Friday, 16 November 2012

The Stranger

We spied her in the Local
on Sunday morning cool,
Forty heads did swivel
as she graced the swivel stool.
She ordered West Coast Cooler
and moistened wine-red lips,
We traced the flimsy gingham
from her neckline to her hips.
She filled the fitted Levi’s
of perfect powder blue
And tossed blonde hair, she didn’t care
for blokes like me and you.
With dazzling film-star smile
she asked Paddy for a light,
The way she kissed that cigarette
was a rare disturbing sight.
The aisle from bar to ladies room
became a model’s ramp,
When she swayed in that direction
watched by every scamp.
She straddled lucky stool again
and ordered one more drink,
A sidelong glance, a sneaky look,
watched every sipful sink.
She paid her way with twenty
from a gold abundant purse,
And when she headed for that door
forty men did curse.
We met her on that Sunday
I remember well because,
While the others mourned her passing
I just wondered who she was.


  1. I sense in every muscle
    The way she drove them mad
    I've had that very pleasure
    Since once I was a lad
    Though time and tide has changed me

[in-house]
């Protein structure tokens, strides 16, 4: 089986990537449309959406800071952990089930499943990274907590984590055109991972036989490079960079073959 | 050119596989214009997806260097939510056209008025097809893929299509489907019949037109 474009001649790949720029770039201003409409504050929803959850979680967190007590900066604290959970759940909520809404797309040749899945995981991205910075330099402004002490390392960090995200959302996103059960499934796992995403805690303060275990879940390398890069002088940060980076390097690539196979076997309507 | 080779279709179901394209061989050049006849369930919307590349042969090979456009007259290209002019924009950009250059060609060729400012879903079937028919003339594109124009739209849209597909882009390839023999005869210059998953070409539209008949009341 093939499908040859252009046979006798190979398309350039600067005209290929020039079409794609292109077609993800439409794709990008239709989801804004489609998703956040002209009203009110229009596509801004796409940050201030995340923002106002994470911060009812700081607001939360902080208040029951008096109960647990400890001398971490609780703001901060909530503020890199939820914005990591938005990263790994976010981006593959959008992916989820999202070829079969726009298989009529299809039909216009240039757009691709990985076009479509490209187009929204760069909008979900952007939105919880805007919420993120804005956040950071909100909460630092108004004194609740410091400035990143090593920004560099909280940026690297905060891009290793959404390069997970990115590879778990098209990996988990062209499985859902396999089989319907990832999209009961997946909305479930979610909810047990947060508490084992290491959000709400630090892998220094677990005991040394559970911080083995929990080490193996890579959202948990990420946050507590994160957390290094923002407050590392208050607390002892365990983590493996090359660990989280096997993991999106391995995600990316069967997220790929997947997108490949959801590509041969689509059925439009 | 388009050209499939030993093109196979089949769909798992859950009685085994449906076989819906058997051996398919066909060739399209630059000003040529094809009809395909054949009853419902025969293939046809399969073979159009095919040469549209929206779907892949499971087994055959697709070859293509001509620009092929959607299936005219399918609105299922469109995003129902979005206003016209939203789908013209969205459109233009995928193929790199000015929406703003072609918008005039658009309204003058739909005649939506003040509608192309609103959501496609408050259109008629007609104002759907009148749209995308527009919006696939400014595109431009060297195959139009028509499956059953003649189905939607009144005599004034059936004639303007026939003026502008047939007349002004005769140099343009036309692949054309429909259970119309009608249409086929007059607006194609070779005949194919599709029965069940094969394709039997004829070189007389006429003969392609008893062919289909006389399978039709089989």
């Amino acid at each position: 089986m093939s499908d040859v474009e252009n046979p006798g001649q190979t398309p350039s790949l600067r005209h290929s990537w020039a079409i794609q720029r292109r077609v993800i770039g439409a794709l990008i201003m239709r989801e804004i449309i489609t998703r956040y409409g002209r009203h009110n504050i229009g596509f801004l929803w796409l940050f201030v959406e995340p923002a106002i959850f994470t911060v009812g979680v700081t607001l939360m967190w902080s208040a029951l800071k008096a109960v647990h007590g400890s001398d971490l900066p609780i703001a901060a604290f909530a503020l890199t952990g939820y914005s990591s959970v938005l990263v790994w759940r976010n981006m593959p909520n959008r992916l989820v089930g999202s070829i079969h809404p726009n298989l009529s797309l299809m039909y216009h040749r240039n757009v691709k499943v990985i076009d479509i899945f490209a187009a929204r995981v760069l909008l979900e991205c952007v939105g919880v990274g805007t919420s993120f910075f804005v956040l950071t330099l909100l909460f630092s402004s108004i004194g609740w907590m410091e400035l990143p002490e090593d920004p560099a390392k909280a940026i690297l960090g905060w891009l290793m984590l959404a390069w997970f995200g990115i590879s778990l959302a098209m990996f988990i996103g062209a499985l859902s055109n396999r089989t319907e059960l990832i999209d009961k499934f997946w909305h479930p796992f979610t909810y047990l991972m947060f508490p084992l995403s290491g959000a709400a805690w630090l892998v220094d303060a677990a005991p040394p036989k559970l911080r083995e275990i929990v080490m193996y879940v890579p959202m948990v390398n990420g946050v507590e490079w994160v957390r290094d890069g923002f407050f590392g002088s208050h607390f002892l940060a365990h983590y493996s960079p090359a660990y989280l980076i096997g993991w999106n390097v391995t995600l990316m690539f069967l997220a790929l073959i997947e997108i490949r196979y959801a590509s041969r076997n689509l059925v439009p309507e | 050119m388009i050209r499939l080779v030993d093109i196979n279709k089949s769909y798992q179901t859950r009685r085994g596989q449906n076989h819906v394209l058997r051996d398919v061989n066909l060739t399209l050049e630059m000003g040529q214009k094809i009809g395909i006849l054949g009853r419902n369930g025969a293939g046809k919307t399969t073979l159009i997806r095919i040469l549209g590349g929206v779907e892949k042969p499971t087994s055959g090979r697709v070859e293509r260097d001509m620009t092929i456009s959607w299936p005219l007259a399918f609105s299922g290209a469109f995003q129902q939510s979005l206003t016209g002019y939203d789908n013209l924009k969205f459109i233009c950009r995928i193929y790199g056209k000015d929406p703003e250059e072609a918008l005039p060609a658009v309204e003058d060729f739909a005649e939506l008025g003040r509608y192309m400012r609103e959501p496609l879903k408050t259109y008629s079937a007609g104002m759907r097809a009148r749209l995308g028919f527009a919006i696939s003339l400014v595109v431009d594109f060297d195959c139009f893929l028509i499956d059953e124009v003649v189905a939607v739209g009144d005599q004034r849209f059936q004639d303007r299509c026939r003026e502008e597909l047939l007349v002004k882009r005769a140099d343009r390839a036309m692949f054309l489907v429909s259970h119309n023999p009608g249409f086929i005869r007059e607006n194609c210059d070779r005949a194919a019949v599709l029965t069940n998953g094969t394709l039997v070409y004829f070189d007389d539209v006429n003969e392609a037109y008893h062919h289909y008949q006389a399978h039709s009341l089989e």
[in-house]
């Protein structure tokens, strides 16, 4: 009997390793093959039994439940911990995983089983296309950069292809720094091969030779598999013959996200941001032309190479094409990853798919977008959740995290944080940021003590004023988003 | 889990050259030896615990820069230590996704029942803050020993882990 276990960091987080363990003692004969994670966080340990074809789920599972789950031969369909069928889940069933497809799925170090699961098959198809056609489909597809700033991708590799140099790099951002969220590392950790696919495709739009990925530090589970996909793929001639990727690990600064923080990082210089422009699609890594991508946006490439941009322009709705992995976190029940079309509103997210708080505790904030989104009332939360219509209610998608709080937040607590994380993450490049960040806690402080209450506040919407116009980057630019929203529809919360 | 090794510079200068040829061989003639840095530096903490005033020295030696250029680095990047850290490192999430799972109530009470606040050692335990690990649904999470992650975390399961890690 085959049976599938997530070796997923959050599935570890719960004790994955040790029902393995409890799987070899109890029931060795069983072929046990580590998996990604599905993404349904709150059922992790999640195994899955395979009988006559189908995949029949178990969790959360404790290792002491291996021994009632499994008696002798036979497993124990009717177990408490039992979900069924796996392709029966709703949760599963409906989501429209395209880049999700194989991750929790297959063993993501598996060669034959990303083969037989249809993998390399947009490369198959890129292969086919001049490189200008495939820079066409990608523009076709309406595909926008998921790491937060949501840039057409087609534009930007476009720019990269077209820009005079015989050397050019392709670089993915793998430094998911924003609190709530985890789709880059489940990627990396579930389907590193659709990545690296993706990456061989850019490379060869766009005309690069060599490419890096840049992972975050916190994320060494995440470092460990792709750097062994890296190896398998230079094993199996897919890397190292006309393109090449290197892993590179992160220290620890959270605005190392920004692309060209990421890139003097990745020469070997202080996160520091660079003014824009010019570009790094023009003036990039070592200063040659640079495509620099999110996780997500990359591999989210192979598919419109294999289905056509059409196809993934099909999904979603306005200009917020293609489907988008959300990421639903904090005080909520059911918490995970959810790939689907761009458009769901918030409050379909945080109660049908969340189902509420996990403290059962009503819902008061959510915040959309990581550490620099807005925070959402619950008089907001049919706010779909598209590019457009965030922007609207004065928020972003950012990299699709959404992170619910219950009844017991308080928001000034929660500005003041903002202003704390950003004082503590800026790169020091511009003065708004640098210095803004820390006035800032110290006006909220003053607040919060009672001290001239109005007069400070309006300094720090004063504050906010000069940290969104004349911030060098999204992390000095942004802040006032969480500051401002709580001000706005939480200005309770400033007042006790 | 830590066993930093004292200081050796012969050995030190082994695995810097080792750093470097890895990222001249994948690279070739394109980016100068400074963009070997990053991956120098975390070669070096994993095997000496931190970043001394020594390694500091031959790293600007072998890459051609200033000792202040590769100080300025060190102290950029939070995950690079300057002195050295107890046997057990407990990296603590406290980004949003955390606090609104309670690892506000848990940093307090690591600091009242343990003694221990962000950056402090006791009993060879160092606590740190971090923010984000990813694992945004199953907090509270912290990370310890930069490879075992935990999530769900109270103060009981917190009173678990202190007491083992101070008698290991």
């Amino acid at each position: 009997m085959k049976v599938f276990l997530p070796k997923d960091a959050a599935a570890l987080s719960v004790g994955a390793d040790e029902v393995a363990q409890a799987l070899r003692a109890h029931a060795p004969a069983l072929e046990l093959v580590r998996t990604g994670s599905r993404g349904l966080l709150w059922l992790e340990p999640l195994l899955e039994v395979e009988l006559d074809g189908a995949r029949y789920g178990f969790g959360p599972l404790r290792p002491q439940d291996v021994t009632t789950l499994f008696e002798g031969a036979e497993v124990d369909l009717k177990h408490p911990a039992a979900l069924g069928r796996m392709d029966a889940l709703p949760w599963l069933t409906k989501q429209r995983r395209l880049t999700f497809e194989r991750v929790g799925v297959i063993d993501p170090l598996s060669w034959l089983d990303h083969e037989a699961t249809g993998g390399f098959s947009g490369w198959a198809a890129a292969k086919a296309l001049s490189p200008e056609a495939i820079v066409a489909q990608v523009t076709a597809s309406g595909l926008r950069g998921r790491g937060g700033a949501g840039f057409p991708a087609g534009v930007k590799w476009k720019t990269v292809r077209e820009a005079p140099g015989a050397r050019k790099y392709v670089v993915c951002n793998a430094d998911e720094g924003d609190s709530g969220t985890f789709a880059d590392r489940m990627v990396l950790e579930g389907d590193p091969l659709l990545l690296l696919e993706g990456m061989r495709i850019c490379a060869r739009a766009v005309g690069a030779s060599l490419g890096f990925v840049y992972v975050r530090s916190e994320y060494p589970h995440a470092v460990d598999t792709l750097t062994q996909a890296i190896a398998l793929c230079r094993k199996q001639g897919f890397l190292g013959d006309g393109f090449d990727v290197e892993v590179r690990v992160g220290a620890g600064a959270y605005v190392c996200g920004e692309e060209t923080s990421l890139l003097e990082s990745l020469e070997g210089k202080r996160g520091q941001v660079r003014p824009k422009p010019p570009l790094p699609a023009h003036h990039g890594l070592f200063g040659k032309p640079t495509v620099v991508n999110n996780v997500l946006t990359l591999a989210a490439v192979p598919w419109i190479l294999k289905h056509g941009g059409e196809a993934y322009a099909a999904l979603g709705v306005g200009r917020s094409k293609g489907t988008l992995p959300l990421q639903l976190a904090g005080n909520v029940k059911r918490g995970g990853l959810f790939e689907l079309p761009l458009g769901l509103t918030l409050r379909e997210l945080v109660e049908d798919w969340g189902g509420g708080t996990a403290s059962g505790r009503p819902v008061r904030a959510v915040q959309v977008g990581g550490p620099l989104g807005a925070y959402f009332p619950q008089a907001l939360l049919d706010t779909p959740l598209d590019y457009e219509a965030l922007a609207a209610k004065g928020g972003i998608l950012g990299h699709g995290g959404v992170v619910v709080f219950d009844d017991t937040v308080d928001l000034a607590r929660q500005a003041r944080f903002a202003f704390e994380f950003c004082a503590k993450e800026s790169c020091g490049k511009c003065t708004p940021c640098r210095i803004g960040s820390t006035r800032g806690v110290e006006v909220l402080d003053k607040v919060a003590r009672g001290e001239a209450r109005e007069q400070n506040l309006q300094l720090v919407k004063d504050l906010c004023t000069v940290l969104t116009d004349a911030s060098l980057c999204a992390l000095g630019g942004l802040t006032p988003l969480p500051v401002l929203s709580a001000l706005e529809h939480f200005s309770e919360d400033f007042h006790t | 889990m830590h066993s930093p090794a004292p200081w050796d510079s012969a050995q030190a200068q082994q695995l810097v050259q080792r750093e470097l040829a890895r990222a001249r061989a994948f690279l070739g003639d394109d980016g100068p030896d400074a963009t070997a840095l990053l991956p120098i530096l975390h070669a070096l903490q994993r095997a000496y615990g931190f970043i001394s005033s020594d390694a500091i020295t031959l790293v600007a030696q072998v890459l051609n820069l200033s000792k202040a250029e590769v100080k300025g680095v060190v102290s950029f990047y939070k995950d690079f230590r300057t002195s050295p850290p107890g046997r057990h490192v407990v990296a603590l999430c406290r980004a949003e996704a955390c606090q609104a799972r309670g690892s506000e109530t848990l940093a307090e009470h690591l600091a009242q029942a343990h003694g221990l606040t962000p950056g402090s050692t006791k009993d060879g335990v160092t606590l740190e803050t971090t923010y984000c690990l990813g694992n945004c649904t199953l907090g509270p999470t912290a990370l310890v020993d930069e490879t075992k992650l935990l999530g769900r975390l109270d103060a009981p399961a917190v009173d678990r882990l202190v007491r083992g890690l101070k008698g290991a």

I still give thanks to God
    That my head still turns
    When a body burns
    And summons with a nod.

    1. Perhaps, like mé féin, Séamus, you will always be a lad.Will be sketching/painting the well at Ratharney and this might acommodate one of the images for Abbeyshrule revisited.
      Thank you for the comment. Hope the quill is busy!
      P agus P.

  2. Replies
    1. Thanks for your ongoing encouragement Maddie. It surely helps.

  3. Seems almost to cast the question: "Who will stand apart from the crowd?"

  4. Some that come to mind are Jesus Christ, Martin Luther King, Joan Of Arc, Oscar Wilde, Siamanto.. and Vincent Van Gogh.
    Our philosophy in life is " NEVER BE PREDICTABLE!"

  5. Siamanto! Thank you for alerting me to the name! I had heard of one of his works, but I knew nothing of the person. There will be much to learn.

  6. The great man wrote these words; probably, they have lost somewhat in the translation but the message is unmistakable.
    Enjoy your new discovery.
    Patience and the Prodigal.

    To-night in a dream, sweet flute, once more I took you in my hand;
    You felt to my lips like a kiss—a kiss from the days of long ago.
    But when those memories old revived, then straightway failed my breath,
    And instead of songs, my tears began drop after drop to flow.

  7. Quick question re: "cigarette" in poem, above. In addition to anti-smoking public places, are there designated "smoking" bars in Ireland, as well? Or would this kind of thing represent an "exception" made . . . ? (potentially relevant to a future post - thank you)

    1. In the poem the 'stranger' merely puts the cigarette between her lips to indicate to the barman that she needs a light. She in fact has to go outside the bar to smoke. See separate e-mail re legislation.